The key issue here, is that contemporary psychoanalysis and psychoanalytic theory follow in the footsteps of classical psychoanalysis in its uneasy and negative relationship with modern art, and in particular abstract art with its concentration on painting’s intrinsic formal language, which holds the real potential for authentic therapeutic regeneration and transformation, in favour of postmodern art and theory. This is, of course, to be expected in the sense that postmodern art is contemporary. As I have indicated, however, postmodern art is ideologically engaged in an active, cynical denial of any possibility of deep spiritual experience in art, and in general does not concern itself with the intrinsic unconscious language of painting. Postmodern art and theory would also often appear to view the unconscious itself as a flawed, romantic notion. Such a view has been aided and abetted by the methodology of psychoanalysis in its exclusive dealings with the dream, which is arguably semi-conscious or near to consciousness. This century the ‘unconscious’ has become a cliche. It is the artist who knows that in fact the unconscious proper is wholly abstract. So contemporary psychoanalytic theory is ‘hoisted with its own petard’ being in the paradoxical position of embracing preconceived ideological art and theory, which seeks to discredit its own pivotal discovery. However, it is in its collusion with postmodern theory, which itself spawns much postmodern art, that psychoanalysis betrays its characteristic connections with mannerism.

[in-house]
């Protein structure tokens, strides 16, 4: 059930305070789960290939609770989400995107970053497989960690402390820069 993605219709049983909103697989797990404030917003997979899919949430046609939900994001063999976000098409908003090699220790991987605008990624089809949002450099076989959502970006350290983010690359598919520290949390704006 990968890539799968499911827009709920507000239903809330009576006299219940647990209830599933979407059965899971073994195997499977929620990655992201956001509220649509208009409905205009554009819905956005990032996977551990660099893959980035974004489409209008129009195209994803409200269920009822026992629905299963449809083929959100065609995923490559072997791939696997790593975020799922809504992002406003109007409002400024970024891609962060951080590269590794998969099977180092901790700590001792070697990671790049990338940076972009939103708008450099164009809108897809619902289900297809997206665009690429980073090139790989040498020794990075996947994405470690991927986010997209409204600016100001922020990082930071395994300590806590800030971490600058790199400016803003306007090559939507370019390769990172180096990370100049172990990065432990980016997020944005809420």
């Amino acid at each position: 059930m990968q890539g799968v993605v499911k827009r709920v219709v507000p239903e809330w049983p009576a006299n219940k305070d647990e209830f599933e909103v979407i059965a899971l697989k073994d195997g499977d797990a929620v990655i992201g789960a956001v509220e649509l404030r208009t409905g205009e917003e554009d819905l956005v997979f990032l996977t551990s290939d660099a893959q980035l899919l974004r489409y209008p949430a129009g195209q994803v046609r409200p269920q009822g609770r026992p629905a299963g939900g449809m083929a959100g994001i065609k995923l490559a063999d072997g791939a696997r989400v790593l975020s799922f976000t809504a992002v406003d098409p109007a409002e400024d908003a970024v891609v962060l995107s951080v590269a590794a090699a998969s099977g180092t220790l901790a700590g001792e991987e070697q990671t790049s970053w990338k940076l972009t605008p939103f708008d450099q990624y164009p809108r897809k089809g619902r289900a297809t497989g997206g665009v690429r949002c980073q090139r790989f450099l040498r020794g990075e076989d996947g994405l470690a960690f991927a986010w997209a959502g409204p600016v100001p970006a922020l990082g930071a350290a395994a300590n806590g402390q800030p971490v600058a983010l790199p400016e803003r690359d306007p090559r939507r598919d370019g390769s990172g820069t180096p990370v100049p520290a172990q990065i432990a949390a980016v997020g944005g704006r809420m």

Contemporary psychoanalysis embraces postmodern art and its concerns with text, narrative, surface symbolism and sign, at the expense of art’s intrinsic unconscious form language which holds the only real potential for healing regeneration. It colludes with postmodern theory to fabricate an art deemed by the theorist to be ideologically appropriate for the culture. This is a classical strategy in phases of mannerism, and in this collusion, contemporary psychoanalysis and postmodern theory make ideal bedfellows.
If we look briefly at the definitive period of sixteenth century Mannerism, we can detect the basic characteristic parallels with contemporary mannerism. Sixteenth century Mannerist art, like postmodern art, followed a period of radical upheaval and achievement in painting. Both are concerned with style, although for different reasons. Mannerist painting of the sixteenth century positively aspired to build on and develop an even greater stylistic achievement than the High Renaissance that preceded it. Postmodern art employs superficial, surface pastiche to destroy any notion of authenticity. However, in both cases, whether by design or not, there is a relegation of those unconscious creative processes which can offer the potential for a psychic, spiritual rebirth. Whereas in the High Renaissance, style was a servant in the expression of an emotion attached to a deeply felt subject, in Mannerist painting style becomes the subject of the painting itself. The artist’s concern for a virtuoso stylistic performance demands an objective intellectual detachment and a dilution of empathy with the emotion of the subject.